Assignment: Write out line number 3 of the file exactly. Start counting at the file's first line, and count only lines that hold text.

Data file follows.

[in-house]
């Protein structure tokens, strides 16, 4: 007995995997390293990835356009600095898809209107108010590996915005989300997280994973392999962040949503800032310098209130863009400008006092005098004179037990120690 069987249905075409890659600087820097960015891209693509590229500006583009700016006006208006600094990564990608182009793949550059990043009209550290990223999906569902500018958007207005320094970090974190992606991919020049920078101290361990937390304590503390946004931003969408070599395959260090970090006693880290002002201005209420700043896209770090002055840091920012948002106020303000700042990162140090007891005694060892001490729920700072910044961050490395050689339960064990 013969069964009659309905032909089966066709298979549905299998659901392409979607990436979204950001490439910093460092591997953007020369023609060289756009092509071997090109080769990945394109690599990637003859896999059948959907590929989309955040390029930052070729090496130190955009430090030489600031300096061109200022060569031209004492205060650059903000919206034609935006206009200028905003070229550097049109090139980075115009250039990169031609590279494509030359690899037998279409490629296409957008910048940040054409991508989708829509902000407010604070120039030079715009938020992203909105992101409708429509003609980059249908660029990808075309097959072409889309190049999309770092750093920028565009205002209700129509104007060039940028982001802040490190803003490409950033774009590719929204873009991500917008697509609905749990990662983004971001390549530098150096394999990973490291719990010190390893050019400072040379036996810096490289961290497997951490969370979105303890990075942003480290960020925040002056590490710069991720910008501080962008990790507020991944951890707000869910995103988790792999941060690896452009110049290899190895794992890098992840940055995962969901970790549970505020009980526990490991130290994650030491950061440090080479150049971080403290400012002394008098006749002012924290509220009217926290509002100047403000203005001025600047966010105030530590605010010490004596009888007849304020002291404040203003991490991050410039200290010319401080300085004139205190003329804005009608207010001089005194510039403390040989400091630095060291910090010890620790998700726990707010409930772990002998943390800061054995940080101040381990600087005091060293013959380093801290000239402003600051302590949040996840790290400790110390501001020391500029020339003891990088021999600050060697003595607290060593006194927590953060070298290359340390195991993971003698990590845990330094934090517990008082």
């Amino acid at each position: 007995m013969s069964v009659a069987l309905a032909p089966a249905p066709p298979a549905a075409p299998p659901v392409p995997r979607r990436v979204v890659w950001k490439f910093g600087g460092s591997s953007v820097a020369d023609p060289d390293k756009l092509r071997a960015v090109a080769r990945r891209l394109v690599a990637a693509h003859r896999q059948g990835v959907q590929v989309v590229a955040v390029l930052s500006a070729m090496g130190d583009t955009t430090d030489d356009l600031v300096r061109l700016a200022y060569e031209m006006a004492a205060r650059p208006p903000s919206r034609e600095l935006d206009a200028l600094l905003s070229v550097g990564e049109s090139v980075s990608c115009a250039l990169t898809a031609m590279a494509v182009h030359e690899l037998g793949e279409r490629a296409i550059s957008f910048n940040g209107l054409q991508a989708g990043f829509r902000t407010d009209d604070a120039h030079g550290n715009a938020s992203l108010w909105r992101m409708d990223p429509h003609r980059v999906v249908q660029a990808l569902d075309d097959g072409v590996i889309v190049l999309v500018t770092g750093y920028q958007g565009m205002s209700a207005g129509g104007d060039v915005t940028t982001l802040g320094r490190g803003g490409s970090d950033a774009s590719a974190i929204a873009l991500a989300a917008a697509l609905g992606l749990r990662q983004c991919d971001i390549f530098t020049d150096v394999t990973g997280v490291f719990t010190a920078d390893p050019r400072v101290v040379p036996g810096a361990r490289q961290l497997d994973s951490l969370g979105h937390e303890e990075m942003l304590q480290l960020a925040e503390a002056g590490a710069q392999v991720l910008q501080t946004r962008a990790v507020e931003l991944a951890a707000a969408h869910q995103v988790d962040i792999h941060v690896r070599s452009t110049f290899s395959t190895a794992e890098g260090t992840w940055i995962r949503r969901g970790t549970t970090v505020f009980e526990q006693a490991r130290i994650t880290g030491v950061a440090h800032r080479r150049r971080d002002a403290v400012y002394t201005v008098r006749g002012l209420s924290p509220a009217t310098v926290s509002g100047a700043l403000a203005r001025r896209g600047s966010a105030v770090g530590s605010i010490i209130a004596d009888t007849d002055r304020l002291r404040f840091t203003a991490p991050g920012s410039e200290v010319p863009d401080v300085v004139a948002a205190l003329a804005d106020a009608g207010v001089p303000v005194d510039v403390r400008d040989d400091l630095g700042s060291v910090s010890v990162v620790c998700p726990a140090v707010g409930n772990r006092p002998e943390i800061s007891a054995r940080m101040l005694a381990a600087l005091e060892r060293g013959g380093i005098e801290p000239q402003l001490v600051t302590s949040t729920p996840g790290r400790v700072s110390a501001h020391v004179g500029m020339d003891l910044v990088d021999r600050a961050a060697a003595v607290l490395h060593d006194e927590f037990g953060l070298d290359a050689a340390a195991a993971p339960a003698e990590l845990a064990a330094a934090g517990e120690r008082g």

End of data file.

């Amino acid at each position: 007995m013969s069964v009659a069987l309905a032909p089966a249905p066709p298979a549905a075409p299998p659901v392409p995997r979607r990436v979204v890659w950001k490439f910093g600087g460092s591997s953007v820097a020369d023609p060289d390293k756009l092509r071997a960015v090109a080769r990945r891209l394109v690599a990637a693509h003859r896999q059948g990835v959907q590929v989309v590229a955040v390029l930052s500006a070729m090496g130190d583009t955009t430090d030489d356009l600031v300096r061109l700016a200022y060569e031209m006006a004492a205060r650059p208006p903000s919206r034609e600095l935006d206009a200028l600094l905003s070229v550097g990564e049109s090139v980075s990608c115009a250039l990169t898809a031609m590279a494509v182009h030359e690899l037998g793949e279409r490629a296409i550059s957008f910048n940040g209107l054409q991508a989708g990043f829509r902000t407010d009209d604070a120039h030079g550290n715009a938020s992203l108010w909105r992101m409708d990223p429509h003609r980059v999906v249908q660029a990808l569902d075309d097959g072409v590996i889309v190049l999309v500018t770092g750093y920028q958007g565009m205002s209700a207005g129509g104007d060039v915005t940028t982001l802040g320094r490190g803003g490409s970090d950033a774009s590719a974190i929204a873009l991500a989300a917008a697509l609905g992606l749990r990662q983004c991919d971001i390549f530098t020049d150096v394999t990973g997280v490291f719990t010190a920078d390893p050019r400072v101290v040379p036996g810096a361990r490289q961290l497997d994973s951490l969370g979105h937390e303890e990075m942003l304590q480290l960020a925040e503390a002056g590490a710069q392999v991720l910008q501080t946004r962008a990790v507020e931003l991944a951890a707000a969408h869910q995103v988790d962040i792999h941060v690896r070599s452009t110049f290899s395959t190895a794992e890098g260090t992840w940055i995962r949503r969901g970790t549970t970090v505020f009980e526990q006693a490991r130290i994650t880290g030491v950061a440090h800032r080479r150049r971080d002002a403290v400012y002394t201005v008098r006749g002012l209420s924290p509220a009217t310098v926290s509002g100047a700043l403000a203005r001025r896209g600047s966010a105030v770090g530590s605010i010490i209130a004596d009888t007849d002055r304020l002291r404040f840091t203003a991490p991050g920012s410039e200290v010319p863009d401080v300085v004139a948002a205190l003329a804005d106020a009608g207010v001089p303000v005194d510039v403390r400008d040989d400091l630095g700042s060291v910090s010890v990162v620790c998700p726990a140090v707010g409930n772990r006092p002998e943390i800061s007891a054995r940080m101040l005694a381990a600087l005091e060892r060293g013959g380093i005098e801290p000239q402003l001490v600051t302590s949040t729920p996840g790290r400790v700072s110390a501001h020391v004179g500029m020339d003891l910044v990088d021999r600050a961050a060697a003595v607290l490395h060593d006194e927590f037990g953060l070298d290359a050689a340390a195991a993971p339960a003698e990590l845990a064990a330094a934090g517990e120690r008082g």